The food we eat affects more than just our personal health. It has major impacts on the environment and without a significant shift to more sustainable diets and agricultural systems, our food will continue to exacerbate the climate and ecological crises.
Food and Climate Change
Globally, the agriculture sector is responsible for an astonishing 26% of all human caused greenhouse gas emissions – rising to 34% when you include the whole food system (from production to consumption). One recent study found that even if we stopped all emissions from fossil fuels, the emissions from food production alone would be enough to push global temperatures well beyond 1.5oC and close to 2oC. Agriculture also uses 50% of the planets habitable land, 70% of all freshwater withdrawals and is responsible for 78% of global ocean and freshwater eutrophication (an excess of nutrients in water, which leads to the growth of plants/ algae that deplete the oxygen supply and can cause mass die-offs of fish). Furthermore, since the dawn of human civilization there has been an 83% decline of wild mammals, with 94% of all mammal biomass (excluding humans) now made up of livestock. It is clear there needs to be a radical transformation if we are to reverse these trends.
Here we will explore how food is linked to climate change and the actions we are taking at the nurseries to reduce our food emissions and some suggestions for things you can do at home.
So, what is the best way to reduce the emissions associated with the food we eat. There are a variety of ways to assess the relative environmental impact of foods, but research has consistently shown that a diet containing less meat is almost always better for the environment. Whether you are comparing the protein content or calories, the conclusion is the same – meat and dairy have much higher carbon footprints than plant-based alternatives.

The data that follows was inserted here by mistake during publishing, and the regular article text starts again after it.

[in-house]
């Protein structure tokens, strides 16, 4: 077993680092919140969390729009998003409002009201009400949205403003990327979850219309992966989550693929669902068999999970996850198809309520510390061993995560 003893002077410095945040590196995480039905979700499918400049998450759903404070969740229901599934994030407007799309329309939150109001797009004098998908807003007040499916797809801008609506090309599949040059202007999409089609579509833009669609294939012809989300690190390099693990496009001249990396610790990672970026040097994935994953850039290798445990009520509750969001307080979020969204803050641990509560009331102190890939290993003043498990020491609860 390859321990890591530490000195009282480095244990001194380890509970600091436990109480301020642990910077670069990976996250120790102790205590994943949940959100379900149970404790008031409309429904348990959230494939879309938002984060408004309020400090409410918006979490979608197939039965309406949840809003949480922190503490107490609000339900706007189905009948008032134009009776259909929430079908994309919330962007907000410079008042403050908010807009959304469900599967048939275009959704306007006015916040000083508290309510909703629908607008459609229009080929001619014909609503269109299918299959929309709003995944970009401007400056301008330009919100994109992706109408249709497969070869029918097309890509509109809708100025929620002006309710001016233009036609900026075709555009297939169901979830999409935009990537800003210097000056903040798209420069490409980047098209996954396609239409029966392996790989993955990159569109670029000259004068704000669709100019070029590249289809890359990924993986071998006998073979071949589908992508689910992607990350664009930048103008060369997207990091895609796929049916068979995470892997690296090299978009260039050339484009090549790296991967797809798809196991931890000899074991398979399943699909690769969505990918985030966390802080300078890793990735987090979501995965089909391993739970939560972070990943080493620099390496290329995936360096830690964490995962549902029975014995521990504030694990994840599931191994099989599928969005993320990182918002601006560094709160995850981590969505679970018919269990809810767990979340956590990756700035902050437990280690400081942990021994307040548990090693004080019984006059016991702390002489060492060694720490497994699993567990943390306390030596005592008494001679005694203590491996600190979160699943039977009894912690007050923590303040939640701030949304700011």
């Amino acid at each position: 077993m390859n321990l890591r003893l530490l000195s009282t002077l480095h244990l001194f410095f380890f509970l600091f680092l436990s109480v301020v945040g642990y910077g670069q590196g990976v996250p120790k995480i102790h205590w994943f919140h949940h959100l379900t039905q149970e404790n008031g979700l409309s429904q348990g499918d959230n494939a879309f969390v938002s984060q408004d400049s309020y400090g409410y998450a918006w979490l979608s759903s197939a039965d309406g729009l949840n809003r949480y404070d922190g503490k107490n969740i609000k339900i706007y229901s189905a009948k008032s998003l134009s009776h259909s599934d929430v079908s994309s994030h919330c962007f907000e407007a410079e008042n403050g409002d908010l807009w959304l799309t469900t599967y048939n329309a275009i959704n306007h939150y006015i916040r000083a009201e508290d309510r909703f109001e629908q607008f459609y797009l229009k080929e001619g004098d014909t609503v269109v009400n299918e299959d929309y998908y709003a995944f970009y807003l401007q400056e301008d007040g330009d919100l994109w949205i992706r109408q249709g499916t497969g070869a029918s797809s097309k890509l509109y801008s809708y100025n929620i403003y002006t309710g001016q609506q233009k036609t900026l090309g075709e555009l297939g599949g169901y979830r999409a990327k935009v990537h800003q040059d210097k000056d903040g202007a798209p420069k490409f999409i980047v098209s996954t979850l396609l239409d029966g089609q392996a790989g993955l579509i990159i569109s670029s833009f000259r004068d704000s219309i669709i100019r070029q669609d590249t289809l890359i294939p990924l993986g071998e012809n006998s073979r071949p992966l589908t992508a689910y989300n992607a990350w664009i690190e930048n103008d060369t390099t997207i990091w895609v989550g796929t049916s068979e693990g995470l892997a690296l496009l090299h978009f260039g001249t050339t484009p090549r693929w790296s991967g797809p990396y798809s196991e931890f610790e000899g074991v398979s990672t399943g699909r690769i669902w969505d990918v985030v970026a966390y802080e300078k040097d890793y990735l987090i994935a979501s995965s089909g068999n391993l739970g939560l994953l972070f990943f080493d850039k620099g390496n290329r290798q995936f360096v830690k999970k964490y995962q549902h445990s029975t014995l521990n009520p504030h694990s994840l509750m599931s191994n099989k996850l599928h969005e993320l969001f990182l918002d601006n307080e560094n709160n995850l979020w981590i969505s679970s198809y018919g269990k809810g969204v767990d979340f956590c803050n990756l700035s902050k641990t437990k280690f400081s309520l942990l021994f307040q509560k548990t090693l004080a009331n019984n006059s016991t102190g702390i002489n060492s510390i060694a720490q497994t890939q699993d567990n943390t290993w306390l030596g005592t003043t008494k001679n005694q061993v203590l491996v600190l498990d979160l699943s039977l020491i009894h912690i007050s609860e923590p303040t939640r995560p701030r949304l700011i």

Well, a recent study found that the production of animal-based foods is responsible for 57% of all food related emissions, whilst plant-based foods were responsible for only 29% – the remaining 14% is from other products such as cotton or rubber. This study adds to a wide body of evidence which all suggest that the production of animal-based foods is a major contributor to the climate crisis. For example, the United Nations Food and Agriculture Organisation (FAO) estimates that animal agriculture is responsible for 14.5% of total human emissions, whilst another recent estimate suggests that animal agriculture is responsible for a minimum of 16.5% of all global greenhouse gas emissions. But not all meat is the same. This is illustrated by the graph opposite, which looks at the carbon emissions associated with the production of 1kg of different types of food from more than 38,000 farms in 119 countries. The study considered all the factors that go into producing food (e.g., land requirements, how it is farmed, and the transportation and selling stages). It is overwhelmingly clear that meat and dairy (specifically beef, lamb and, cheese) are the most damaging food types. The largest contributor to global emissions associated with beef and lamb production is methane – a greenhouse gas with a warming effect 34x that of carbon dioxide over 100 years and 86x greater over 20 years.